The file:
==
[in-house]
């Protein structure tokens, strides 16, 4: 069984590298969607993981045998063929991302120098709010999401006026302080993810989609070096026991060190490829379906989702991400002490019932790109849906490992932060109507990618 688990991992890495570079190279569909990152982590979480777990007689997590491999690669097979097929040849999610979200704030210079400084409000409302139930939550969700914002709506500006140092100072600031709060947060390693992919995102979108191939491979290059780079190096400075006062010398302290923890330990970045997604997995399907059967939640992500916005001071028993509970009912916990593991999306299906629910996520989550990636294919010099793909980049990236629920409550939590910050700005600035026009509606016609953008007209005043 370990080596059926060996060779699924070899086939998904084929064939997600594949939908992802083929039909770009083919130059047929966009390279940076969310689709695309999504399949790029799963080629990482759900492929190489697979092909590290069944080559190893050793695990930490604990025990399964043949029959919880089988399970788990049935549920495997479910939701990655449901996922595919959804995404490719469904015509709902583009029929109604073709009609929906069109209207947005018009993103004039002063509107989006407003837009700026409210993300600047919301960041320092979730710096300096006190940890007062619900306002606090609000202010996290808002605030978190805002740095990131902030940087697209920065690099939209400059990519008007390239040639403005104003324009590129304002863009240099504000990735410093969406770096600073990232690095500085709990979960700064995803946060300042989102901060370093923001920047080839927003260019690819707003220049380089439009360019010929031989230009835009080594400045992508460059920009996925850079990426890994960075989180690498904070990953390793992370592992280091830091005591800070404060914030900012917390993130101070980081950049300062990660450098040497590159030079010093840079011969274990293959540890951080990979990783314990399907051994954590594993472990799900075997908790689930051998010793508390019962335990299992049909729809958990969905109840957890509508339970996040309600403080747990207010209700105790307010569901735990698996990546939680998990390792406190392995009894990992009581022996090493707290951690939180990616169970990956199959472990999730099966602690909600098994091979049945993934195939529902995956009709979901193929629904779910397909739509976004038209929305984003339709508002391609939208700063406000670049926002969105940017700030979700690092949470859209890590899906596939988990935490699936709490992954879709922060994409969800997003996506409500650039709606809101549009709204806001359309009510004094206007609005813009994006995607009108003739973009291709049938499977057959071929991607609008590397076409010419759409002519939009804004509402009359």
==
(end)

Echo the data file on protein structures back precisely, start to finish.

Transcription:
[in-house]
């Protein structure tokens, strides 16, 4: 069984590298969607993981045998063929991302120098709010999401006026302080993810989609070096026991060190490829379906989702991400002490019932790109849906490992932060109507990618 688990991992890495570079190279569909990152982590979480777990007689997590491999690669097979097929040849999610979200704030210079400084409000409302139930939550969700914002709506500006140092100072600031709060947060390693992919995102979108191939491979290059780079190096400075006062010398302290923890330990970045997604997995399907059967939640992500916005001071028993509970009912916990593991999306299906629910996520989550990636294919010099793909980049990236629920409550939590910050700005600035026009509606016609953008007209005043 370990080596059926060996060779699924070899086939998904084929064939997600594949939908992802083929039909770009083919130059047929966009390279940076969310689709695309999504399949790029799963080629990482759900492929190489697979092909590290069944080559190893050793695990930490604990025990399964043949029959919880089988399970788990049935549920495997479910939701990655449901996922595919959804995404490719469904015509709902583009029929109604073709009609929906069109209207947005018009993103004039002063509107989006407003837009700026409210993300600047919301960041320092979730710096300096006190940890007062619900306002606090609000202010996290808002605030978190805002740095990131902030940087697209920065690099939209400059990519008007390239040639403005104003324009590129304002863009240099504000990735410093969406770096600073990232690095500085709990979960700064995803946060300042989102901060370093923001920047080839927003260019690819707003220049380089439009360019010929031989230009835009080594400045992508460059920009996925850079990426890994960075989180690498904070990953390793992370592992280091830091005591800070404060914030900012917390993130101070980081950049300062990660450098040497590159030079010093840079011969274990293959540890951080990979990783314990399907051994954590594993472990799900075997908790689930051998010793508390019962335990299992049909729809958990969905109840957890509508339970996040309600403080747990207010209700105790307010569901735990698996990546939680998990390792406190392995009894990992009581022996090493707290951690939180990616169970990956199959472990999730099966602690909600098994091979049945993934195939529902995956009709979901193929629904779910397909739509976004038209929305984003339709508002391609939208700063406000670049926002969105940017700030979700690092949470859209890590899906596939988990935490699936709490992954879709922060994409969800997003996506409500650039709606809101549009709204806001359309009510004094206007609005813009994006995607009108003739973009291709049938499977057959071929991607609008590397076409010419759409002519939009804004509402009359």